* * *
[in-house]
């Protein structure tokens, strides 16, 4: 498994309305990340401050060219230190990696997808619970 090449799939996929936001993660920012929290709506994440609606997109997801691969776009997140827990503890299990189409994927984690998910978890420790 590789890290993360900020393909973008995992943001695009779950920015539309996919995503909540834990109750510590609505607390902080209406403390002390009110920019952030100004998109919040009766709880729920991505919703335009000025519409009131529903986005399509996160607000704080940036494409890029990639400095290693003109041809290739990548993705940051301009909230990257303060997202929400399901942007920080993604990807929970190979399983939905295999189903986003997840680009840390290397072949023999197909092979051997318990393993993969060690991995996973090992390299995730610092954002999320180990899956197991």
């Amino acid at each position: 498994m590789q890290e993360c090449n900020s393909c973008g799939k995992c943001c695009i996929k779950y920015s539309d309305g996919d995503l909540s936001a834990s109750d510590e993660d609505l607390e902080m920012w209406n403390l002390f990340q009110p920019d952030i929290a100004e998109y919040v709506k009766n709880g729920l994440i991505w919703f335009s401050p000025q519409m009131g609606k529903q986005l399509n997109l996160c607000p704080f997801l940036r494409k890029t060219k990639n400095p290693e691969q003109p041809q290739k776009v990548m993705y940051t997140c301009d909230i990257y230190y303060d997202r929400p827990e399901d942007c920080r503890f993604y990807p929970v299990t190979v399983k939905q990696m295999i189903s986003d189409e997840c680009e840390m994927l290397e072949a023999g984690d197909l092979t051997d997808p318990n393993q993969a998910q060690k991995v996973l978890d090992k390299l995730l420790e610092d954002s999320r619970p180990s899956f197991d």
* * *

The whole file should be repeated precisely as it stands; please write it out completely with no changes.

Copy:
[in-house]
């Protein structure tokens, strides 16, 4: 498994309305990340401050060219230190990696997808619970 090449799939996929936001993660920012929290709506994440609606997109997801691969776009997140827990503890299990189409994927984690998910978890420790 590789890290993360900020393909973008995992943001695009779950920015539309996919995503909540834990109750510590609505607390902080209406403390002390009110920019952030100004998109919040009766709880729920991505919703335009000025519409009131529903986005399509996160607000704080940036494409890029990639400095290693003109041809290739990548993705940051301009909230990257303060997202929400399901942007920080993604990807929970190979399983939905295999189903986003997840680009840390290397072949023999197909092979051997318990393993993969060690991995996973090992390299995730610092954002999320180990899956197991």
């Amino acid at each position: 498994m590789q890290e993360c090449n900020s393909c973008g799939k995992c943001c695009i996929k779950y920015s539309d309305g996919d995503l909540s936001a834990s109750d510590e993660d609505l607390e902080m920012w209406n403390l002390f990340q009110p920019d952030i929290a100004e998109y919040v709506k009766n709880g729920l994440i991505w919703f335009s401050p000025q519409m009131g609606k529903q986005l399509n997109l996160c607000p704080f997801l940036r494409k890029t060219k990639n400095p290693e691969q003109p041809q290739k776009v990548m993705y940051t997140c301009d909230i990257y230190y303060d997202r929400p827990e399901d942007c920080r503890f993604y990807p929970v299990t190979v399983k939905q990696m295999i189903s986003d189409e997840c680009e840390m994927l290397e072949a023999g984690d197909l092979t051997d997808p318990n393993q993969a998910q060690k991995v996973l978890d090992k390299l995730l420790e610092d954002s999320r619970p180990s899956f197991d």